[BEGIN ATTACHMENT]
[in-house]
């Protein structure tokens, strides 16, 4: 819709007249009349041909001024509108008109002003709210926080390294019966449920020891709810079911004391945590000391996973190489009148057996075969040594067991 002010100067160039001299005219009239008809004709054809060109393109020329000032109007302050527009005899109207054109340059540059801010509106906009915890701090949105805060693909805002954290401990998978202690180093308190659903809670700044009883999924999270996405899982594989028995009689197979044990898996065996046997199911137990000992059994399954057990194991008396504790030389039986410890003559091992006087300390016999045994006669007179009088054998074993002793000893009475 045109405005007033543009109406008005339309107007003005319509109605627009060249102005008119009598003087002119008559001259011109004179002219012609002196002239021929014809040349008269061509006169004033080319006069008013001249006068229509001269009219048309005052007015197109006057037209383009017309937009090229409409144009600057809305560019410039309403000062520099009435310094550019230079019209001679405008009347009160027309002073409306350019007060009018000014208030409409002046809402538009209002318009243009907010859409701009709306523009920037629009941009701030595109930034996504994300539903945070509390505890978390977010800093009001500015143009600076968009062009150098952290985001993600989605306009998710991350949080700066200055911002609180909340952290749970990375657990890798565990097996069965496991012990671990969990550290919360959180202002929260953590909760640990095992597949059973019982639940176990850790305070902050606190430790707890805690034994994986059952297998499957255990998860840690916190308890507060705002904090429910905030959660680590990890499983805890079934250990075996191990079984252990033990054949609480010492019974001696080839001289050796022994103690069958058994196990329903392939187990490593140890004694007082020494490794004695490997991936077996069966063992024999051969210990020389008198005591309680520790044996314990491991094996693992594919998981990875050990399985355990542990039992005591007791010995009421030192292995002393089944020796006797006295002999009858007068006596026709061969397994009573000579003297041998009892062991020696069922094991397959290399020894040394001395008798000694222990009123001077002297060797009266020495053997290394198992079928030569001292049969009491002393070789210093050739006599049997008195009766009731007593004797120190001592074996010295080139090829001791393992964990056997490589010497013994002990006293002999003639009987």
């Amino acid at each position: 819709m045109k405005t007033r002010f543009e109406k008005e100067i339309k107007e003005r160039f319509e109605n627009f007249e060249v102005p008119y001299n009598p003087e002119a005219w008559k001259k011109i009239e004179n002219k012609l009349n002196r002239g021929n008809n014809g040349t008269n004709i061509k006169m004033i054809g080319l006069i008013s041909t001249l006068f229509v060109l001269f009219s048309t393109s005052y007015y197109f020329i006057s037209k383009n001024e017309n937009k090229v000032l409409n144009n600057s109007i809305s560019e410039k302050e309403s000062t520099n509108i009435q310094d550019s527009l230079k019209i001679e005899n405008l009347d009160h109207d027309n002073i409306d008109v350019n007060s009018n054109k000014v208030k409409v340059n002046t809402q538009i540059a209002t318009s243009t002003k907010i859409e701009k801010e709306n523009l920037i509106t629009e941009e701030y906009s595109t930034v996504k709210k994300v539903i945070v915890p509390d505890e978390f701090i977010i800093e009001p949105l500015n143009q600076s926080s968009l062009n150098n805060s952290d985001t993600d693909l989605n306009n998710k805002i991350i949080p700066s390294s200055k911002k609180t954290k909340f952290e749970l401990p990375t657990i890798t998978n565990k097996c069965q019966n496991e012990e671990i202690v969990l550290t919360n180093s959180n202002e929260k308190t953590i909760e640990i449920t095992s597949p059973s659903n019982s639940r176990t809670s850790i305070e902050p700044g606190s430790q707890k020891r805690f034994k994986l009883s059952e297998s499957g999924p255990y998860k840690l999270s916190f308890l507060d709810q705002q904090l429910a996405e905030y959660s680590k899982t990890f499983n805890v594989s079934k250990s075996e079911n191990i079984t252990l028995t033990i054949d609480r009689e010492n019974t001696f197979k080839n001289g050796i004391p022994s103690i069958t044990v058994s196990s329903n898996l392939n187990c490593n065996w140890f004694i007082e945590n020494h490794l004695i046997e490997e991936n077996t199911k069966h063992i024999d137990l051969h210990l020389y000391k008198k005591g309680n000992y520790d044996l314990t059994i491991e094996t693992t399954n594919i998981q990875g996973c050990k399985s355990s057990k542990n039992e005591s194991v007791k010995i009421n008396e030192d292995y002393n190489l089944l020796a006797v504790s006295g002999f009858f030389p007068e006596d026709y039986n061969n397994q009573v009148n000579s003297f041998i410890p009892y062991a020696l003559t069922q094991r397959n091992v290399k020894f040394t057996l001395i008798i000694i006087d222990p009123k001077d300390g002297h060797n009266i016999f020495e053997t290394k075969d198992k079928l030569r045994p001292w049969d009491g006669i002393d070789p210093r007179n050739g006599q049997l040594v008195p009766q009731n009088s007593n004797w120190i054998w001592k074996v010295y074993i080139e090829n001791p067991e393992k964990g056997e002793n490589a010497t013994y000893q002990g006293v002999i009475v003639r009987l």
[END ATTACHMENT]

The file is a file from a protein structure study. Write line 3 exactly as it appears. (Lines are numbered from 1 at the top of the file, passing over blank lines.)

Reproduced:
């Amino acid at each position: 819709m045109k405005t007033r002010f543009e109406k008005e100067i339309k107007e003005r160039f319509e109605n627009f007249e060249v102005p008119y001299n009598p003087e002119a005219w008559k001259k011109i009239e004179n002219k012609l009349n002196r002239g021929n008809n014809g040349t008269n004709i061509k006169m004033i054809g080319l006069i008013s041909t001249l006068f229509v060109l001269f009219s048309t393109s005052y007015y197109f020329i006057s037209k383009n001024e017309n937009k090229v000032l409409n144009n600057s109007i809305s560019e410039k302050e309403s000062t520099n509108i009435q310094d550019s527009l230079k019209i001679e005899n405008l009347d009160h109207d027309n002073i409306d008109v350019n007060s009018n054109k000014v208030k409409v340059n002046t809402q538009i540059a209002t318009s243009t002003k907010i859409e701009k801010e709306n523009l920037i509106t629009e941009e701030y906009s595109t930034v996504k709210k994300v539903i945070v915890p509390d505890e978390f701090i977010i800093e009001p949105l500015n143009q600076s926080s968009l062009n150098n805060s952290d985001t993600d693909l989605n306009n998710k805002i991350i949080p700066s390294s200055k911002k609180t954290k909340f952290e749970l401990p990375t657990i890798t998978n565990k097996c069965q019966n496991e012990e671990i202690v969990l550290t919360n180093s959180n202002e929260k308190t953590i909760e640990i449920t095992s597949p059973s659903n019982s639940r176990t809670s850790i305070e902050p700044g606190s430790q707890k020891r805690f034994k994986l009883s059952e297998s499957g999924p255990y998860k840690l999270s916190f308890l507060d709810q705002q904090l429910a996405e905030y959660s680590k899982t990890f499983n805890v594989s079934k250990s075996e079911n191990i079984t252990l028995t033990i054949d609480r009689e010492n019974t001696f197979k080839n001289g050796i004391p022994s103690i069958t044990v058994s196990s329903n898996l392939n187990c490593n065996w140890f004694i007082e945590n020494h490794l004695i046997e490997e991936n077996t199911k069966h063992i024999d137990l051969h210990l020389y000391k008198k005591g309680n000992y520790d044996l314990t059994i491991e094996t693992t399954n594919i998981q990875g996973c050990k399985s355990s057990k542990n039992e005591s194991v007791k010995i009421n008396e030192d292995y002393n190489l089944l020796a006797v504790s006295g002999f009858f030389p007068e006596d026709y039986n061969n397994q009573v009148n000579s003297f041998i410890p009892y062991a020696l003559t069922q094991r397959n091992v290399k020894f040394t057996l001395i008798i000694i006087d222990p009123k001077d300390g002297h060797n009266i016999f020495e053997t290394k075969d198992k079928l030569r045994p001292w049969d009491g006669i002393d070789p210093r007179n050739g006599q049997l040594v008195p009766q009731n009088s007593n004797w120190i054998w001592k074996v010295y074993i080139e090829n001791p067991e393992k964990g056997e002793n490589a010497t013994y000893q002990g006293v002999i009475v003639r009987l």